Move fast, make stuff. That's the ethos that drives Three Fields Entertainment, the indie studio established by Criterion Games co-founders Alex Ward and Fiona Sperry. Dissatisfied with the process of triple-A development, Ward and Sperry founded a smaller, more nimble studio. Three Fields is a team of just seven people, who have moved quickly from game-to-game over the studio's six years of life. And now, with Dangerous Driving 2, Three Fields continues to build on what came before.
At PAX East 2020, I played an early version of Dangerous Driving 2, and the improvements over the first game are readily apparent. There's a stronger feeling of weight to the demo car, instead of the floatier rides of the first Dangerous Driving or Danger Zone 2. The damage model also looks improved, even if crashing was tuned a little too tight in this build, leaving you careening off civilian cars and road barriers from the slightest tap.
What's surprising about what I played is how early the work is. According to Ward, who is wonderfully straightforward and doesn't mince words, the build on show at PAX East was coming in hot. "We started the development right after we finished Dangerous Driving. We started the last week of August," he says. "So what you're seeing there isn't the game. It might look like a game, but it's a demo we made to come to PAX. What we did last time I came, I showed Dangerous Driving. We'd just finished the development, right? It was in submission, so it was easy to come with a finished game. What you see here, yeah, we put together in a week and a bit."
Instead, this build is intended to grow awareness within the community for Dangerous Driving 2. While the last game tried to deliver on the promise of the early Burnout titles, Dangerous Driving 2 is taking another step forward, with an open-world presentation. While the demo itself was a single track that can be repeated, Three Fields is busy building a full open-world game, just like the beloved Burnout Paradise. There will be closed tracks for racing, but players will be able to freedrive around the world itself.
Even though Three Fields is a team of veteran developers, it's been a learning experience. If you follow its releases, you can see the growth and evolution. 2016's Dangerous Golf was all about learning Unreal Engine and its brand of physics. Danger Zone worked on car crashes, but it was set indoors because the team hadn't worked with Unreal Engine's landscaping tools. Danger Zone 2 moved outdoors, and Dangerous Driving focused on building an actual arcade racing game. This all all culminates in Dangerous Driving 2.
"This is our sixth anniversary. Every game we make is a stepping stone to the next one," Ward says. "Dangerous Driving 2, [we decided,] let's try and make an open-world—which is insanity for a seven person team. And let's start showing the game after six months of development."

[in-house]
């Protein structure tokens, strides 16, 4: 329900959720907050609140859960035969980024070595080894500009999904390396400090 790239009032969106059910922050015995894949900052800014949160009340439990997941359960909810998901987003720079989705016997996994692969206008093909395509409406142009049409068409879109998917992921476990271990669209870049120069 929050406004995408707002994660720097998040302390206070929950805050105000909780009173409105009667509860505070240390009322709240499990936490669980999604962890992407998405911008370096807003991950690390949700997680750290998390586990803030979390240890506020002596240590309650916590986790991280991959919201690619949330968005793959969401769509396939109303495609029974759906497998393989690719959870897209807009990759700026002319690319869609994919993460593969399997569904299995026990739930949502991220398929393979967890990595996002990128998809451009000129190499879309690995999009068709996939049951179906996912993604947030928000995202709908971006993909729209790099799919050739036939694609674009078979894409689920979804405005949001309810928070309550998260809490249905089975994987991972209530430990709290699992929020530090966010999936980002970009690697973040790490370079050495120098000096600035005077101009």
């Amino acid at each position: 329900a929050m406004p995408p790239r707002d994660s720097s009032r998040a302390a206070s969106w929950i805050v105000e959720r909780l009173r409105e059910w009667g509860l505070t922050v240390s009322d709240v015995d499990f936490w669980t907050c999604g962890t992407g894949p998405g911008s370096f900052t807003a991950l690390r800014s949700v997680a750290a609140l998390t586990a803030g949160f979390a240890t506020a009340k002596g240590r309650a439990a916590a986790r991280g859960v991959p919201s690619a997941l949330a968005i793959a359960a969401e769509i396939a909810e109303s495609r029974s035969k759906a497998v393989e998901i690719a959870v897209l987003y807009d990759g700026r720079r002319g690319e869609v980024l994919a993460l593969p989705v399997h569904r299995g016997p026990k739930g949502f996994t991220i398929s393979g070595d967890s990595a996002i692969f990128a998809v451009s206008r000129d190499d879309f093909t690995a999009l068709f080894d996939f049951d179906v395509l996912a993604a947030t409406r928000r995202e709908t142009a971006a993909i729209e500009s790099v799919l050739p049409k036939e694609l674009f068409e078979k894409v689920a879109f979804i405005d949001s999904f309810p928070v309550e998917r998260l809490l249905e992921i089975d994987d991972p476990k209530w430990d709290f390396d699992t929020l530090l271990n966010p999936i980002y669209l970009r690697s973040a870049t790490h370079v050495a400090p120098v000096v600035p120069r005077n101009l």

At PAX East, the team was also showing off an early build of Dangerous Driving 2 for the Nintendo Switch, the first time Three Fields has worked on Nintendo's hybrid platform. What I played suffered from frame rate issues and a clear need for optimization, but it was important to Three Fields to be honest with its work so far. It wanted a proof of concept, to let players know that it's happening. "We only built the game on Switch for the first time in January, and the first build was a black screen. So what you're seeing on Switch, that's about 6-7 weeks work by one person. [Programmer] Ben Smith, who's not here," says Ward.
According to Ward, "making it run on the Switch" was one of the central pillars of Dangerous Driving 2. He sees a hunger for arcade racing games on the platform that's not being met. "We have a lot of requests for it, and there's not many arcade driving games on it," Ward tells me. "We work on Unreal Engine, right? [Epic Games] makes Fortnite, so if Epic does a good game on the Switch, all their work, tech, and expertise filters down to developers like us, which makes it quicker and more efficient for us to get on the Switch."
The first Dangerous Driving had a number of updates, adding new modes and bug fixes. However it's easier to add to a game that's comprised of discrete maps, rather than one huge open-world playground. I ask Ward how the team plans to update Dangerous Driving 2 post-launch, but my question is a little premature.
"I have no idea. What are you having for dinner on a Tuesday, the second week of November?" Ward asks. "We're showing two-player split-screen, which just went in last week. If you ask me that at PAX West, I'll be able to tell you. Small developers, you put the game out. Hopefully we've done our job and there aren't any issues, but if there are then we'll fix them and patch them in."
As Three Fields Entertainment continues to grow in expertise, Ward admits that he prefers working with a small, agile team to make games. As his old studio Criterion Games has bounced between Star Wars Battlefront 2 and Battlefield 5 before being handed the reins to the Need for Speed franchise once again, Ward and his compatriots have been able to work with a singular focus. Fewer resources, but no one standing in its way.
"It's a lot more fun, with a lot less money. Actually it's ten times the fun, with a million times less money. We feel like we're a high school football team playing in the Super Bowl in here. We're racing in the Indy 500 with a car we've just built ourselves," he says. "I haven't got a billion dollars, but imagination, talent, and creativity? They don't cost anything, so let's do it differently."
Despite its early state at PAX East 2020, Dangerous Driving 2 is drifting around the corner at high speed. It's coming Holiday 2020 on PC, PlayStation 4, Xbox One, and Nintendo Switch, moving swiftly toward a multi-platform launch.